The initial objective of the study was to compare and validate the improved analytical method against actual behavior of some existing pipelines recorded by the different oil companies during various inspection or survey campaigns. However, the amount of available pipeline survey data was insufficient. It would have allowed comparison, but not full validation of the improved model. Consequently, the new analytical method has been compared and validated against the FEA tool Abaqus. This comparison is based on the analysis of more than 200 cases.

First, a basic FEA model was built based on the same assumptions as the Hobbs's theory to ensure model adequacy and to build a reference FEA model. Comparison between these two models provided the study team with an estimate of the deviations between Hobbs and FEA.

Then, each improvement of Hobbs was introduced step by step and in parallel in the FEA model. At each step, two types of comparison were performed:

  • Quantitative comparison of the main buckle characteristics (compressive force within the buckle, buckle length and maximum amplitude, maximum bending moment, and maximum strain within the buckle)
  • Qualitative comparison of results when some key input parameters are varied for each model.

Then, the FE model computations were done in three steps:

1. Weight and external pressure is applied to the pipeline. In addition, a small lateral displacement of the middle node is imposed to initiate the buckle. Because an impact of this initial imperfection on the final buckle shape has been observed, it was decided to perform each computation with two different initial imperfection amplitudes (0.5 and 2 m).
2. Internal pressure is applied to the pipeline
3. Temperature field is applied.

During this project only the mode-three buckle was generated in the FEA. Consequently, all comparisons were performed on mode-three buckle shapes. In addition, different sensitivity studies were performed to study the impact of mesh size, software convergence options, pipe element models, and initial imperfection.

Comparison conclusions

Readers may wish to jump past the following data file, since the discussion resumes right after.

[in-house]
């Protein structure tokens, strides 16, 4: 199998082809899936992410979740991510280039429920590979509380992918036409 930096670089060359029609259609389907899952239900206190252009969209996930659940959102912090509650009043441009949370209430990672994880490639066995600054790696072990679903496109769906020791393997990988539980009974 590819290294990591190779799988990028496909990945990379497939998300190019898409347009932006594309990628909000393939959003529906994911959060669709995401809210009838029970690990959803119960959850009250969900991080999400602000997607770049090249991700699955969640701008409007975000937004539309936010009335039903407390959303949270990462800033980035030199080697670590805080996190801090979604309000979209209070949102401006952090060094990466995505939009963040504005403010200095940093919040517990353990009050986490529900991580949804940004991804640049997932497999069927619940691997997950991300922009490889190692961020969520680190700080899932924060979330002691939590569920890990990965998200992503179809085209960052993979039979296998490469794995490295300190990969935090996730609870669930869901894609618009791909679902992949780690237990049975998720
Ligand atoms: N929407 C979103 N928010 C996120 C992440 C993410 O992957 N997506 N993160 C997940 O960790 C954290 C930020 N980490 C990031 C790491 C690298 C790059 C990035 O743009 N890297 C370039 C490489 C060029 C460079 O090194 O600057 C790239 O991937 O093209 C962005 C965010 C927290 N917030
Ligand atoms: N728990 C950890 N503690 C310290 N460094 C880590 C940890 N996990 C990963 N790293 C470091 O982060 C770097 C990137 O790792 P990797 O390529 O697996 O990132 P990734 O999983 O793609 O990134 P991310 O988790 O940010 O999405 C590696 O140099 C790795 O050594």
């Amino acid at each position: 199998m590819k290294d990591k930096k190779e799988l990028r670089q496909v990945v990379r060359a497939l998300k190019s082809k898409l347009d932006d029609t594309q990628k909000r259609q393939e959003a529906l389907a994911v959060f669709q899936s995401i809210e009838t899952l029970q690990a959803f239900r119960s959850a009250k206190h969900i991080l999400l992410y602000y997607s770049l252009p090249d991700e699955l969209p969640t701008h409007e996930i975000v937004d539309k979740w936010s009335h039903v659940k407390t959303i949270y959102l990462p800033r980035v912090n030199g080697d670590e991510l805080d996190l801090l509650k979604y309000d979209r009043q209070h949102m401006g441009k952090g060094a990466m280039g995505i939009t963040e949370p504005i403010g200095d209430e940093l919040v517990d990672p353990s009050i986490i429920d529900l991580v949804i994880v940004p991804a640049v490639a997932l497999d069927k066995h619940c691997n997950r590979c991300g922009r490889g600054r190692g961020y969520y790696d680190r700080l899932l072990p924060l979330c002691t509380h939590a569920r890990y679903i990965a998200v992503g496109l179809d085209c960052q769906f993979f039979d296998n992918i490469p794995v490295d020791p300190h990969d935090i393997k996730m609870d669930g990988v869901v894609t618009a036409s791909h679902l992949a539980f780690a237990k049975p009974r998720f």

The first comparison was based on the time required to set-up and run a model. This showed that the "user friendly" aspect of the improved analytical tool makes it more suitable for the following:

  • Screening studies at early stages of pipeline engineering (concept selection)
  • Analysis of as-builts or selection of mitigation measures so as to quickly respond to pipeline integrity management issues during service life.

The second comparison was based on a batch of around 200 cases computed both with the improved analytical model and Abaqus.

The computed cases included:

  • Four different pipeline configurations: Outside diameter from 10-in. to 26-in., wall thickness from 0.013 to 0.027 m, submerged weight from 597 to 3162 N.m-1
  • Different conditions: Temperature from 20 °C to 80 °C and pressure from 60 to 150 bar
  • Different soil axial and lateral resistance characteristics (constant, and dependant on the pipeline displacement)
  • Different mitigating systems in place.

This comparison show the improved analytical tool closely aligns with the improved FE model, validating the improvements.

Conclusions and recommendations

The ADC lateral buckling of flowlines study has produced a new analytical tool based on an improvement of the Hobbs Method. The following improvements have been implemented:

  • Soil resistance response curves in axial and lateral directions, depending on the pipeline displacement
  • Different mitigating systems: multiple buckles, buoyancy modules, and sleepers.

The main conclusions are:

  • Improvements in the Hobbs Method are validated against FEA
  • The first comparisons performed against actual cases, i.e. measurements taken on existing pipelines in pre-buckled or buckled situations, are encouraging.

The main benefits of this improved analytical tool are:

  • No need for complex model requiring specialized skills from the user (only a list of input parameters is required)
  • Cost of a FEA tool license is avoided
  • The tool runs quickly, and is well adapted for initial screening studies, or to find improvement measures for an existing pipeline subject to lateral buckling.

Acknowledgment

This article is based on a paper presented at the Deep Offshore Technology International Conference & Exhibition, held in New Orleans, Louisiana, USA, Oct. 11-13, 2011.